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There’s something about new beginnings. They tend to fill us with hope, energize us, and drive us to make positive changes (whether minor or major). The new year is the perfect time for a fresh start and a new outlook. Whether you’re trying to set goals for yourself, making positive life changes, or simply attempting to start the year off on the right foot, committing to the new year with an optimistic outlook is the perfect way to stay motivated.

The truth is, it’s easy to be dragged down by negativity or everyday annoyances (a flat tire, a poorly timed illness, a co-worker that can’t seem to turn in their assignments on time).

But it’s important to remember that dwelling on the bad can exacerbate your problems and pull you into a negative downward spiral. Marque Medical reports that people with high levels of negativity are “more likely to suffer from degenerative brain diseases, cardiovascular problems, digestive issues, and recover from sickness much slower than those with a positive mindset.” That, alone, should be reason to adopt an optimistic attitude!

Another reason to practice positivity is tied directly to productivity and performance. Those who see the glass half full tend to perform better in their jobs and in life, in general. Amazingly, this applies to companies as well. Companies that tend to be more optimistic have been found to be more productive.

How to Adapt a Positive Outlook?

Committing to the new year with a positive outlook means keeping your attitude in check, recognizing that one setback doesn’t define failure, and understanding that you will go through seasons of success and adversity. It also means being aware of your thoughts and prioritizing positivity by actively looking for the good in each situation.

Use the new year to set yourself up for success and become more optimistic. Here are a few tips to help you do that:

1. Identify your biggest fears and insecurities and make a plan for how you can address and conquer them.

2. Make time to do something that you enjoy thoroughly—take a walk, go to the gym, paint, bake cookies.

3. Look for something to be grateful for every single day, like strong relationships, career opportunities, or simply your own health.

4. Practice self-care and positive affirmations. Remind yourself that you are capable and strong.

5. Look for opportunities to learn from failures and mistakes—and use them as growth moments.

6. Focus on solutions rather than problems.

Starting the new year with a positive outlook can be a challenging, but rewarding, undertaking. It requires dedication, self-awareness, and actively looking for the good in every situation. By embracing these steps and striving for optimism, you can better equip yourself for a successful year, both personally and professionally. Positivity often brings with it greater productivity, improved relationships, and even improved physical health. So, what are you waiting for? It’s time to kick off the new year with a renewed sense of optimism!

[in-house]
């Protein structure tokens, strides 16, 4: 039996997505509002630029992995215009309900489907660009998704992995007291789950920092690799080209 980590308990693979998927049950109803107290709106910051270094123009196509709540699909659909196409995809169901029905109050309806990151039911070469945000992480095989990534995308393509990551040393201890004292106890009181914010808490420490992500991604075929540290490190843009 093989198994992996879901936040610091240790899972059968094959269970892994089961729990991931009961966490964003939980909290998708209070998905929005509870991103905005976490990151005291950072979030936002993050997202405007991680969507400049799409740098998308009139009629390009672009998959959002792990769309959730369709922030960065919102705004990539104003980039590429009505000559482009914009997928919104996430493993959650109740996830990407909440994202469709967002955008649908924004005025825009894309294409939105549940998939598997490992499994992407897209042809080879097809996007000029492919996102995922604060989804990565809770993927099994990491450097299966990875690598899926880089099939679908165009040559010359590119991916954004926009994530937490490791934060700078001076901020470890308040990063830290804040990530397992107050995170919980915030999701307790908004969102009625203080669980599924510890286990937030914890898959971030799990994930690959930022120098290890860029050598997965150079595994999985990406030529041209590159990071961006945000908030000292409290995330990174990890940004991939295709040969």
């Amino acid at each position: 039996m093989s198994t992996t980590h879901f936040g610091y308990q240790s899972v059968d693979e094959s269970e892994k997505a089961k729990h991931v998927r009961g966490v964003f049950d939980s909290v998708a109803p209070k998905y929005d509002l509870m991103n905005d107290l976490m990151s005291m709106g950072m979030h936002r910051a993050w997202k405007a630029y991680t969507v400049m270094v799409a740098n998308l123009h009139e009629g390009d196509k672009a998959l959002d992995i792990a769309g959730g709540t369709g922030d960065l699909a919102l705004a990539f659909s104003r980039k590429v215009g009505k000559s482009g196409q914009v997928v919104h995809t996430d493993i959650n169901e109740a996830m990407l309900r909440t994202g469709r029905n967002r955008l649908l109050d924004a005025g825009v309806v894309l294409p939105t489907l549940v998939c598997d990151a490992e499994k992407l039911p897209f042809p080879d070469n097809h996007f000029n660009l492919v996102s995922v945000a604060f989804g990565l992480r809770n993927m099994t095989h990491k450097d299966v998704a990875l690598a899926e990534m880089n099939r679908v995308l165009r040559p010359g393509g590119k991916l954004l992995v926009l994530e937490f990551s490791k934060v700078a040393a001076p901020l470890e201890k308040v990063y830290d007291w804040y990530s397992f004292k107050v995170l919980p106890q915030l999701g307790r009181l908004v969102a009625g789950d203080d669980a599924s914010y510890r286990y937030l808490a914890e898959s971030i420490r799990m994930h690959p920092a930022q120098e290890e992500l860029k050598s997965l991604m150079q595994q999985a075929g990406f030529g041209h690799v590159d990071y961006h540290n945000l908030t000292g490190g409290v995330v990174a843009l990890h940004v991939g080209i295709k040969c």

MARGARET SMITH IS A CAREER COACH, AUTHOR, INSIGHTS® DISCOVERY LICENSED PRACTITIONER, AND FOUNDER OF UXL. SHE HOSTS WORKSHOPS FOR PEOPLE WHO NEED CAREER OR PERSONAL GUIDANCE. 

HER NEW EBOOK IS CALLED A QUICK GUIDE TO COURAGE.

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You might be immersed in holiday stress right now, but that doesn’t mean you can’t take a few minutes to ponder the year ahead. After all, it is right around the corner, and it’s better to be at least a little prepared than to have it sneak up on you. By putting in even 10 minutes of planning, you can add a little focus and direction to your year, rather than having it lead you around by the nose!

Take charge of your year by sitting down (perhaps with a nice cup of tea or a glass of wine), pondering the year ahead, and going through the following 8 steps. You could undertake this activity in about 10 minutes, but I encourage you to take all the time you need.

1. Write down all your goals

Jot down whatever comes to mind. Don’t edit; don’t pause. Just write down everything (big and small, personal and professional) you would like to accomplish next year.

2. Rate your goals

Once you have your list, go through it and consider which items are the most crucial and which are not. You could give each entry a 1, 2, or 3 rating with 1 representing your most important goals/aspirations, 2 being goals of middling importance, and 3 representing less important goals.

3. Focus on your “1” goals

Take a look at your most important goals (i.e., the “1s”). Hopefully you only have two or three “1” goals (if you have much more than that, consider relabeling some of them) so you can place your focus on these particular objectives. You can still accomplish your 2s and 3s, but they might not be the center of your focus.

4. Work backwards

For each of your top goals, set a specific date for when you’d like to accomplish them. From there, work backwards on your calendar. How can you break up your goal into bite-sized pieces? What are some of the major milestones you need to accomplish? Fill in your calendar accordingly, working backwards from your deadline.

5. Highlight important milestones